Last season, no team allowed fewer points, first downs, or yards than the Patriots. Opponents converted only an astonishing 24 percent of their third downs against them. Their 25 interceptions were five more than their closest competitor (Pittsburgh). This is a fearsome unit that has lost some crucial pieces, but they still retain vital weapons like both McCourty brothers (Jason and Devin, the latter of whom inked a two-year deal).

September’s visit to Gillette Stadium, for example, saw the Jets score their first touchdown in defeat when they jumped on a muffed New England punt in the end zone. It was their first touchdown scored in Massachusetts in nearly four calendar years. You can’t pin that one on Tom Brady.

Fellow secondary hawks like Stephon Gilmore and Patrick Chung will likewise be back, as will experienced pass rushers like Dont’a Hightower, Adam Butler, and Chase Winovich. Such firepower is enough to keep any quarterback on edge, much less one vying to be the face of the franchise.

EAST RUTHERFORD, NEW JERSEY – OCTOBER 21: (NEW YORK DAILIES OUT) Dont’a Hightower #54 of the New England Patriots in action against Le’Veon Bell #26 of the New York Jets at MetLife Stadium on October 21, 2019 in East Rutherford, New Jersey. The Patriots defeated the Jets 33-0. (Photo by Jim McIsaac/Getty Images)

Whoever succeeds Brady on offense, be it Stidham, be it a veteran free agent, be it a rookie from the upcoming draft, has been set up in a relatively pleasant situation. Protection will be available from an experienced line that let up only 28 sacks last season. The Patriots even denied the Jets a chance to let one of those men block for Darnold, franchise tagging All-Pro guard Joe Thuney. New England has routinely gotten by with a strong rushing attack, and the current edition is no exception. Sony Michel is the lead back, complimented by dual-threat James White and the powerful Rex Burkhead. An arsenal of receivers both experienced and young will be available to the new thrower. Julian Edelman leads the way, while the Patriots worked their way into first-round receiver N’Keal Harry with last year’s 32nd pick. Phillip Dorsett could leave via free agency, but reliable reserves are on hand via Mohamed Sanu and incoming free agent Damiere Byrd.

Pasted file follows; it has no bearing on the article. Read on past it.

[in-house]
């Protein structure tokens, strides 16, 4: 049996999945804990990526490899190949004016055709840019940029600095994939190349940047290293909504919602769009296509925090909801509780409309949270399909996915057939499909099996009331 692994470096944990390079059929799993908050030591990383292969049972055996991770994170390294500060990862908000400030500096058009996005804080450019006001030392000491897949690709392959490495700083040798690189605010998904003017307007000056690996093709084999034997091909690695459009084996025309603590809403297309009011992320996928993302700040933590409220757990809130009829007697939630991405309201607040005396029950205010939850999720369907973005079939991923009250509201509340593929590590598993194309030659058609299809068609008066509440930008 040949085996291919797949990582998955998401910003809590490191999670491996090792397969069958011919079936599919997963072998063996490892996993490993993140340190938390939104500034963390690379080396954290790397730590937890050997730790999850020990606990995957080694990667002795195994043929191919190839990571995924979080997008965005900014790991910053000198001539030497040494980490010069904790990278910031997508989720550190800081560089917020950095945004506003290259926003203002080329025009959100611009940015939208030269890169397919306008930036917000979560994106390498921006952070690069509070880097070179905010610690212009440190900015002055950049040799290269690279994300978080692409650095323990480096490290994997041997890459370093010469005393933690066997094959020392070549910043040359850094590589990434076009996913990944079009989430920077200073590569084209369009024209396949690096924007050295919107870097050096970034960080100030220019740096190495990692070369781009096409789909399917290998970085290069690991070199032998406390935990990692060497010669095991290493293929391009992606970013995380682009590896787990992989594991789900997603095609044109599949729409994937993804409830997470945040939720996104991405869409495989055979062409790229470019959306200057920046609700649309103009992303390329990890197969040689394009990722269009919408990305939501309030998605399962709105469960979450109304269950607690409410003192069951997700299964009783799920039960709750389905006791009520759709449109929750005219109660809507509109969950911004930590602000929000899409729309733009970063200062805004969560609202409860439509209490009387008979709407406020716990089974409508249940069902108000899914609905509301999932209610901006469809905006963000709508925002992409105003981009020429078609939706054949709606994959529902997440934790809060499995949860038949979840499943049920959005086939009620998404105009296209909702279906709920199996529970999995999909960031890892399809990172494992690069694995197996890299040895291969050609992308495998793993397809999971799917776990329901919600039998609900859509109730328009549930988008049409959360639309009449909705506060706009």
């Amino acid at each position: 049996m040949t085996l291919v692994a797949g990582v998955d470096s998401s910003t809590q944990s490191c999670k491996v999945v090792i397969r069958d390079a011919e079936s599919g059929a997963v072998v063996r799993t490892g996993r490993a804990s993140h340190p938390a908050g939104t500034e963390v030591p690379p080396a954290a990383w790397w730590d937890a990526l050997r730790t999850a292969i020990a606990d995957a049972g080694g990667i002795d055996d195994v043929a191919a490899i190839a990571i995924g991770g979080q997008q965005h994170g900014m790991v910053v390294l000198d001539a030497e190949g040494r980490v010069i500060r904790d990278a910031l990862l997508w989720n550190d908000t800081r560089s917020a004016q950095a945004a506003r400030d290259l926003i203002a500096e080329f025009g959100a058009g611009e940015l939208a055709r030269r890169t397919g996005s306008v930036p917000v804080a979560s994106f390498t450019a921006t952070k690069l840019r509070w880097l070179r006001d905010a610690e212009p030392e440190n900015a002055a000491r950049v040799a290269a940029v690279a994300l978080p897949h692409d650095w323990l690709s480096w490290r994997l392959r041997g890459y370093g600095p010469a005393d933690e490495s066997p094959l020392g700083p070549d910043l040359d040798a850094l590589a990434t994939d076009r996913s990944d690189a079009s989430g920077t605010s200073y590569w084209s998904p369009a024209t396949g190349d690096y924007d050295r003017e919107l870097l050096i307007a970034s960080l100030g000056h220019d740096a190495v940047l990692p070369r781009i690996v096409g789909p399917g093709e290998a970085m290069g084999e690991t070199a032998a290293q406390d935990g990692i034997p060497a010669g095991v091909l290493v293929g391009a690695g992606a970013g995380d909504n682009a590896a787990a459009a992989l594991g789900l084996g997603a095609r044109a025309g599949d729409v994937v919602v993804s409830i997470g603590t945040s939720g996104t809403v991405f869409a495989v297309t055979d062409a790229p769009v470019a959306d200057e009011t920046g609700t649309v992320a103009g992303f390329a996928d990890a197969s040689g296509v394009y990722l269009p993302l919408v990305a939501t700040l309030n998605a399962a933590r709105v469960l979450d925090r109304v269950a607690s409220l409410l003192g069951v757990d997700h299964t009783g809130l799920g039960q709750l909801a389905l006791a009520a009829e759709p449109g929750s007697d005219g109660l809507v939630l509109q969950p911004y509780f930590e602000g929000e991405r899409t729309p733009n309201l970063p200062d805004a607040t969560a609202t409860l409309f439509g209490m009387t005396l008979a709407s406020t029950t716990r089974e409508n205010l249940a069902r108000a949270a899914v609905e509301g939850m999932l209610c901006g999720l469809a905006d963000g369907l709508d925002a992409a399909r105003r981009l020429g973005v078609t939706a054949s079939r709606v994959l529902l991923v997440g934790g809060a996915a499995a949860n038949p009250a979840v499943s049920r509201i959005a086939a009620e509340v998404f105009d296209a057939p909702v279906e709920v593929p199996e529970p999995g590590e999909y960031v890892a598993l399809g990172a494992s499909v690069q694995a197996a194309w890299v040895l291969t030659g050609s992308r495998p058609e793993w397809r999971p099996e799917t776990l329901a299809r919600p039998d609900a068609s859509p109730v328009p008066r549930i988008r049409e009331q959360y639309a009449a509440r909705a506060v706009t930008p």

Of course, the whole thing revolves around the constant of Bill Belichick. The famous scowler was there before Brady and he’ll obviously be around afterward. His mind games and expertise will still be around to haunt the Jets. Enough has been said about his relatively fruitless days at the helm of the Cleveland Browns, but remember that this is a guy that won 11 games with a full season of Matt Cassel at quarterback.

The departure of Brady does indeed present the Jets with an opportunity. It apparently took his leaving to finally convince the Jets to fix their long-lingering blocking problems, problems addressed by the arrival of up-and-comers George Fant and Connor McGovern. Fellow divisional foes Buffalo and Miami have also used the offseason funds afforded to them to improve. The Dolphins, in fact, plucked linebackers Kyle Van Noy and Elandon Roberts from the Patriots’ lineup.

There’s little argument to the idea that the Jets have gotten better over the past few days, especially on paper. Their backfield saviors of Darnold and Le’Veon Bell have the potential to move freely with improved blocking. They’ve maintained secondary depth with the re-signings of Brain Poole and Arthur Maulet. Is it enough to finally deal a fatal blow to this monster? We’ll see in September.

It’s time to work on the field. The Jets have finally been granted a silent wish in the form of Brady leaving. Time will only tell they’ll wake up soon or if a new, scarier nightmare has only just begun.

Geoff Magliocchetti is on Twitter @GeoffJMags